Danger to Japan's energy: Putin tightens grip on LNG production

In addition to Gazprom, the companies Shell, Mitsui and Mitsubishi have so far been involved in the Sakhalin 2 project.

Danger to Japan's energy: Putin tightens grip on LNG production

In addition to Gazprom, the companies Shell, Mitsui and Mitsubishi have so far been involved in the Sakhalin 2 project. It promotes liquid gas, also for western countries. Russia's president has now secured sole rule over the company by decree. This entails risks for shareholders and customers.

With a decree, Russian President Vladimir Putin has extended his country's control over an important energy project in the Far East. With this step, Russia is securing access to the Sakhalin 2 project, which has previously also produced liquid gas for Japan in a joint venture with Western participation. The Shell group and the Japanese companies Mitsui and Mitsubishi could thus be pushed out of the project. The decision could also further exacerbate the economic conflict between Russia and the West after the Russian invasion of Ukraine and the subsequent sanctions.

Japanese Prime Minister Fumio Kishida stressed that Putin's move did not mean that deliveries of liquefied natural gas (LNG) through Sakhalin-2 would be halted immediately. Around four percent of the world's production of liquid gas comes from Sakhalin-2. Putin's five-page decree now gives Russia the power to decide whether foreign companies can continue to be involved in the Gazprom-led joint venture. Gazprom will then retain its shares, and the foreign companies will have to ask the Russian government if they can participate in a new joint venture.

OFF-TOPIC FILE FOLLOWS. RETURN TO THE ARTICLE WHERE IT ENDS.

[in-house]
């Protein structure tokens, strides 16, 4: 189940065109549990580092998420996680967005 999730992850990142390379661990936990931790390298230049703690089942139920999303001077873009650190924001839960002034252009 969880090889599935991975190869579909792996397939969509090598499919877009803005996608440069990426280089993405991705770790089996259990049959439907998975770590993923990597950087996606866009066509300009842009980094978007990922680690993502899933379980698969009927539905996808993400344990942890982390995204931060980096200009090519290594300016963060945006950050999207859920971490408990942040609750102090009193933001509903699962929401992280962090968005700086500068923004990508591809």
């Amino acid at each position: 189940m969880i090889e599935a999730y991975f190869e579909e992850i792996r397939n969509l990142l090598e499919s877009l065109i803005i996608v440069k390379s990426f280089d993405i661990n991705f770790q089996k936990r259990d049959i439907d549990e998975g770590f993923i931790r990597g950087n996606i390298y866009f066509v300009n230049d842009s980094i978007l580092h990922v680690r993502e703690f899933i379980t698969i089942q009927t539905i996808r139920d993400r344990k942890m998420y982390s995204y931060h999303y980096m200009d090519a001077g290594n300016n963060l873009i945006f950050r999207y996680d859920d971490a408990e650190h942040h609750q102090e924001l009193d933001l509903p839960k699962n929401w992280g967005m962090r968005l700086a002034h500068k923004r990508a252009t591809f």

The decision then lies with them. Meanwhile, after the Russian invasion of Ukraine, Shell had already announced that it wanted to say goodbye to its 27.5 percent stake in Sakhalin-2. Things are different in Japan - the country wants to stick to the project, which is important for its energy supply. Shares in Mitsui and Mitsubishi fell by around six percent on Friday. Mitsui has a 12.5 percent stake in the oil and gas project, while Mitsubishi controls 10 percent. Gazprom holds 50 percent plus one share.

In the conflict surrounding the invasion of Ukraine, Putin's step could also give new impetus to concerns that Russia could expropriate Western companies. From Germany, for example, the wholesaler Metro is still active in Russia, while the consumer goods group Henkel wants to withdraw from the country and is examining options for implementing the decision.

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